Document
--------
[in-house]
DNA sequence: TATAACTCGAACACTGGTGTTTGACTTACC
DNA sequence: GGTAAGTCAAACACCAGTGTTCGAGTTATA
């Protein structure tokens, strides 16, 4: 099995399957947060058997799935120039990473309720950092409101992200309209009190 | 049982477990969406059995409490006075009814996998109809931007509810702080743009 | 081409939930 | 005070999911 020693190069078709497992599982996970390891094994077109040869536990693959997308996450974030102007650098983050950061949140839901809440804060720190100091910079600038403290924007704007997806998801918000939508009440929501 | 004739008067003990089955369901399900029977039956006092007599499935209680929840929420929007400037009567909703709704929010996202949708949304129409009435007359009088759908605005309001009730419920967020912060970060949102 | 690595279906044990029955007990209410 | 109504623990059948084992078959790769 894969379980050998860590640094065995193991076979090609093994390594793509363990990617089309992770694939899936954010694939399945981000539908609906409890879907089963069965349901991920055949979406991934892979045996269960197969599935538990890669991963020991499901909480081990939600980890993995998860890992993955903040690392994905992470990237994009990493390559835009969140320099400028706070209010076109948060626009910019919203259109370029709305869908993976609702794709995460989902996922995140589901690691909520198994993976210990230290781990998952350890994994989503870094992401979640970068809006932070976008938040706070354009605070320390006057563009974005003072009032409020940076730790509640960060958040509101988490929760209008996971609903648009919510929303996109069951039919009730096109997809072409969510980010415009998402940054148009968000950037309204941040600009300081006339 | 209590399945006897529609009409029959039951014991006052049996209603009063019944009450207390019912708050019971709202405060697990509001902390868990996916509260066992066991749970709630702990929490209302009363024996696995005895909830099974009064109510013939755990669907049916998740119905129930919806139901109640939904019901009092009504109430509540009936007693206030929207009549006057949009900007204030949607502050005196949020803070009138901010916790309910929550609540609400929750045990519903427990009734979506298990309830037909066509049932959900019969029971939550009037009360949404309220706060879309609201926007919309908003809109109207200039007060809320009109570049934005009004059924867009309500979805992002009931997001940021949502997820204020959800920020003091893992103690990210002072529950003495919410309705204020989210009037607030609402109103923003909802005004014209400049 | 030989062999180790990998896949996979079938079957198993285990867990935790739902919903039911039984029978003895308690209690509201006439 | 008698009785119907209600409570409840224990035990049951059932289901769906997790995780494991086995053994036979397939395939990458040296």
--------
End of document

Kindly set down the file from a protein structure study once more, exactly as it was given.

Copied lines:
[in-house]
DNA sequence: TATAACTCGAACACTGGTGTTTGACTTACC
DNA sequence: GGTAAGTCAAACACCAGTGTTCGAGTTATA
């Protein structure tokens, strides 16, 4: 099995399957947060058997799935120039990473309720950092409101992200309209009190 | 049982477990969406059995409490006075009814996998109809931007509810702080743009 | 081409939930 | 005070999911 020693190069078709497992599982996970390891094994077109040869536990693959997308996450974030102007650098983050950061949140839901809440804060720190100091910079600038403290924007704007997806998801918000939508009440929501 | 004739008067003990089955369901399900029977039956006092007599499935209680929840929420929007400037009567909703709704929010996202949708949304129409009435007359009088759908605005309001009730419920967020912060970060949102 | 690595279906044990029955007990209410 | 109504623990059948084992078959790769 894969379980050998860590640094065995193991076979090609093994390594793509363990990617089309992770694939899936954010694939399945981000539908609906409890879907089963069965349901991920055949979406991934892979045996269960197969599935538990890669991963020991499901909480081990939600980890993995998860890992993955903040690392994905992470990237994009990493390559835009969140320099400028706070209010076109948060626009910019919203259109370029709305869908993976609702794709995460989902996922995140589901690691909520198994993976210990230290781990998952350890994994989503870094992401979640970068809006932070976008938040706070354009605070320390006057563009974005003072009032409020940076730790509640960060958040509101988490929760209008996971609903648009919510929303996109069951039919009730096109997809072409969510980010415009998402940054148009968000950037309204941040600009300081006339 | 209590399945006897529609009409029959039951014991006052049996209603009063019944009450207390019912708050019971709202405060697990509001902390868990996916509260066992066991749970709630702990929490209302009363024996696995005895909830099974009064109510013939755990669907049916998740119905129930919806139901109640939904019901009092009504109430509540009936007693206030929207009549006057949009900007204030949607502050005196949020803070009138901010916790309910929550609540609400929750045990519903427990009734979506298990309830037909066509049932959900019969029971939550009037009360949404309220706060879309609201926007919309908003809109109207200039007060809320009109570049934005009004059924867009309500979805992002009931997001940021949502997820204020959800920020003091893992103690990210002072529950003495919410309705204020989210009037607030609402109103923003909802005004014209400049 | 030989062999180790990998896949996979079938079957198993285990867990935790739902919903039911039984029978003895308690209690509201006439 | 008698009785119907209600409570409840224990035990049951059932289901769906997790995780494991086995053994036979397939395939990458040296």